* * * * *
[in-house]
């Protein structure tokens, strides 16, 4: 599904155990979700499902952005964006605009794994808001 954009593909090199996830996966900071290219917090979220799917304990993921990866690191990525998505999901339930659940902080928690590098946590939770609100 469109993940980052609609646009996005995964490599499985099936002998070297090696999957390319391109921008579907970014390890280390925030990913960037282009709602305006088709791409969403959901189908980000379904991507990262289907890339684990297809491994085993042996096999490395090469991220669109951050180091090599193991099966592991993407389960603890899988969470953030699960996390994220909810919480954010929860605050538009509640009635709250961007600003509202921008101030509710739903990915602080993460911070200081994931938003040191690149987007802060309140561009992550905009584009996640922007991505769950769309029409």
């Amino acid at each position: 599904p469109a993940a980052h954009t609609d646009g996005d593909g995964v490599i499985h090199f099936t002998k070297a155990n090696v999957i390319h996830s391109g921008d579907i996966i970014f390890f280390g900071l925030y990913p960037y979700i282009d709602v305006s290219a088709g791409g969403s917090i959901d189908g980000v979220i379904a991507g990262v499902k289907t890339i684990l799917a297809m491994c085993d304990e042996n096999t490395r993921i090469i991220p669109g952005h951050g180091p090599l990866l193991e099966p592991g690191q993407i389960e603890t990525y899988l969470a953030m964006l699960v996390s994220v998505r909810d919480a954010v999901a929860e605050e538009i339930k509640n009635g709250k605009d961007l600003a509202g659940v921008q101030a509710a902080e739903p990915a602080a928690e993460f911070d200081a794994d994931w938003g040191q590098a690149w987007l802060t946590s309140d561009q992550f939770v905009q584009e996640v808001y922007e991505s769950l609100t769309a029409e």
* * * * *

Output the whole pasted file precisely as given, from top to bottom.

[in-house]
């Protein structure tokens, strides 16, 4: 599904155990979700499902952005964006605009794994808001 954009593909090199996830996966900071290219917090979220799917304990993921990866690191990525998505999901339930659940902080928690590098946590939770609100 469109993940980052609609646009996005995964490599499985099936002998070297090696999957390319391109921008579907970014390890280390925030990913960037282009709602305006088709791409969403959901189908980000379904991507990262289907890339684990297809491994085993042996096999490395090469991220669109951050180091090599193991099966592991993407389960603890899988969470953030699960996390994220909810919480954010929860605050538009509640009635709250961007600003509202921008101030509710739903990915602080993460911070200081994931938003040191690149987007802060309140561009992550905009584009996640922007991505769950769309029409």
């Amino acid at each position: 599904p469109a993940a980052h954009t609609d646009g996005d593909g995964v490599i499985h090199f099936t002998k070297a155990n090696v999957i390319h996830s391109g921008d579907i996966i970014f390890f280390g900071l925030y990913p960037y979700i282009d709602v305006s290219a088709g791409g969403s917090i959901d189908g980000v979220i379904a991507g990262v499902k289907t890339i684990l799917a297809m491994c085993d304990e042996n096999t490395r993921i090469i991220p669109g952005h951050g180091p090599l990866l193991e099966p592991g690191q993407i389960e603890t990525y899988l969470a953030m964006l699960v996390s994220v998505r909810d919480a954010v999901a929860e605050e538009i339930k509640n009635g709250k605009d961007l600003a509202g659940v921008q101030a509710a902080e739903p990915a602080a928690e993460f911070d200081a794994d994931w938003g040191q590098a690149w987007l802060t946590s309140d561009q992550f939770v905009q584009e996640v808001y922007e991505s769950l609100t769309a029409e």